Innovative Lighting Seen at the London Design Festival

whisk y photo

Photo: B. Alter, Whisk-y

The London Design Festival is a massive collection of new and original design from around the world. With so many venues, it takes a sharp-eyed design junky to make sense of it all.

Lighting is one area where there is a lot of interesting innovation. These lovely, graceful whisks, usually used for making eggs, have been turned into a string of lights. Using the obvious household implements, this Cypriot designer, also makes a stand up lamp from a garden rake.

vanja baz photo

Photo: B. Alter, vanja bazdulj

These felt lamps would add an eccentric touch to your dining room. They are designed by a Slovenian, and made out of wool felt which is moulded and painted. She is interested in playful and experimental use of materials, so that we look at the world differently, which these lights certainly make you do.

birds wings photo

Photo: B. Alter, la torre cruz

These lights almost look like birds' wings. But they are made out of crushed mulberry bark fibres which have been turned into a pulp. Mulberry is an invasive plant in Asia; the farmers burn it there. Silk worms love to eat it too. These lights, by a designer from the Philippines, are dyed black or come in a cream colour and contain an LED light bulb and are a flat pack.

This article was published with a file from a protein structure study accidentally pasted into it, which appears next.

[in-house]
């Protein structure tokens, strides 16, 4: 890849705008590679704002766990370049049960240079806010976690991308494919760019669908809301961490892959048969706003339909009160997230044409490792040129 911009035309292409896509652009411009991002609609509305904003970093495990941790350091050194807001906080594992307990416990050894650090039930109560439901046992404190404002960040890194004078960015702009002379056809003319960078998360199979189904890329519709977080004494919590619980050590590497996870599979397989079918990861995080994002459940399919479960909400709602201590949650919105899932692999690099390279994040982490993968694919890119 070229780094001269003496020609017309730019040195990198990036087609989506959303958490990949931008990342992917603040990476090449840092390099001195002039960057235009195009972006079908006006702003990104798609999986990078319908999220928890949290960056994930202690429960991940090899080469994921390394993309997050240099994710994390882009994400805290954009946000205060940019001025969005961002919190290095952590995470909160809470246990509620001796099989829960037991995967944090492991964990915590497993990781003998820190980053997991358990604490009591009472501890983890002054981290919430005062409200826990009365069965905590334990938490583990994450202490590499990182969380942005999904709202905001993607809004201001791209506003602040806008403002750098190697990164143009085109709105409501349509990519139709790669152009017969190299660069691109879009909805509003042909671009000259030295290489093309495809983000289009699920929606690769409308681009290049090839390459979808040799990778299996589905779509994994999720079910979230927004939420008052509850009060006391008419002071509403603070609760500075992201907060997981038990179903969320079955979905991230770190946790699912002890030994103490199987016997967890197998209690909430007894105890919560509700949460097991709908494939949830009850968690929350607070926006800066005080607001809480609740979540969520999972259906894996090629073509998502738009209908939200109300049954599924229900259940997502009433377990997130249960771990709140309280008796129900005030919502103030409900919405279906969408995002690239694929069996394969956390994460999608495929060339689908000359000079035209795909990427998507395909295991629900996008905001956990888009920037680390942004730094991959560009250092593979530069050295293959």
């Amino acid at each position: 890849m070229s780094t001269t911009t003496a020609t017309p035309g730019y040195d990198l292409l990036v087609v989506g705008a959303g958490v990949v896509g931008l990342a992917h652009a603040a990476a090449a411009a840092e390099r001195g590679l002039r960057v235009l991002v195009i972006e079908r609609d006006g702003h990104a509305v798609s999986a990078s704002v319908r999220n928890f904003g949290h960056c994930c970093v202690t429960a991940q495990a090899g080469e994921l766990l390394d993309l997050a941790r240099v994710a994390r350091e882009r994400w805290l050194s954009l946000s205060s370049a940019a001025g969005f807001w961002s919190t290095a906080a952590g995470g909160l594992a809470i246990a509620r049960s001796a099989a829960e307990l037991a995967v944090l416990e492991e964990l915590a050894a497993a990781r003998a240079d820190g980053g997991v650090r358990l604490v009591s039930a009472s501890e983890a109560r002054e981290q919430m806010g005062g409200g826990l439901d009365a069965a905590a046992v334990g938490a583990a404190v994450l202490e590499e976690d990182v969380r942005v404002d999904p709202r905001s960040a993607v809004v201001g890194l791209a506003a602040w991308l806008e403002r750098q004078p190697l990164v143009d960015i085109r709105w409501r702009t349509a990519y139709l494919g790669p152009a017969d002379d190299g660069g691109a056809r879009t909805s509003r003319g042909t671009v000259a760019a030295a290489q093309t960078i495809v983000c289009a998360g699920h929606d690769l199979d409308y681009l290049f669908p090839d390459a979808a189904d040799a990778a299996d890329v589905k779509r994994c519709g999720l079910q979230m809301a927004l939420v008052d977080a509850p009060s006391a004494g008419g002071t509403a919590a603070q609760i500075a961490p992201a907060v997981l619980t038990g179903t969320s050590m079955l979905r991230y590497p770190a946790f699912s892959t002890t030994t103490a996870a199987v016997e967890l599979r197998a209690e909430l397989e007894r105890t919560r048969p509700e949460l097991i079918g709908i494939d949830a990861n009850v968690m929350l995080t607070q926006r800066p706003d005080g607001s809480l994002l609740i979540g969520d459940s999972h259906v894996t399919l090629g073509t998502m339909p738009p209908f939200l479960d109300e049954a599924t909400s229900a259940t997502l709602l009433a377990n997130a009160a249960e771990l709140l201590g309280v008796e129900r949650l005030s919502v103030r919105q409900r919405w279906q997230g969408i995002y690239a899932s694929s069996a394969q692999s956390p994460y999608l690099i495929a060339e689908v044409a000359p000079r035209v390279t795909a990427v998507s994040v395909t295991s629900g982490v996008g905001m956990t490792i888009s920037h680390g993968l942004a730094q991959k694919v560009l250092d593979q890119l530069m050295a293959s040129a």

rag bone photo

Photo: B. Alter, the Rag and Bone Man

The Rag and Bone man has made these lights out of junk collected around the east end of London. He makes his way on a vintage bike, looking for bits to turn into something slightly art deco-ish. Each light is unique, and made using a wide variety of skills including welding, brazing, polishing, lacquering and various patinas.

wam bamboo photo

Photo: B. Alter, Wambamboo

The Australians had a whole show, called Matilda, of the work of 30 designers. These bamboo lights, called The Wambamboo were made of bamboo and are hand-crafted and made using CNC cut components, recyclable materials, non-toxic glues and water-based finishes. The designer wants to address his concerns regarding mass-production and the overuse of non-renewable polluting materials in the furniture industry.

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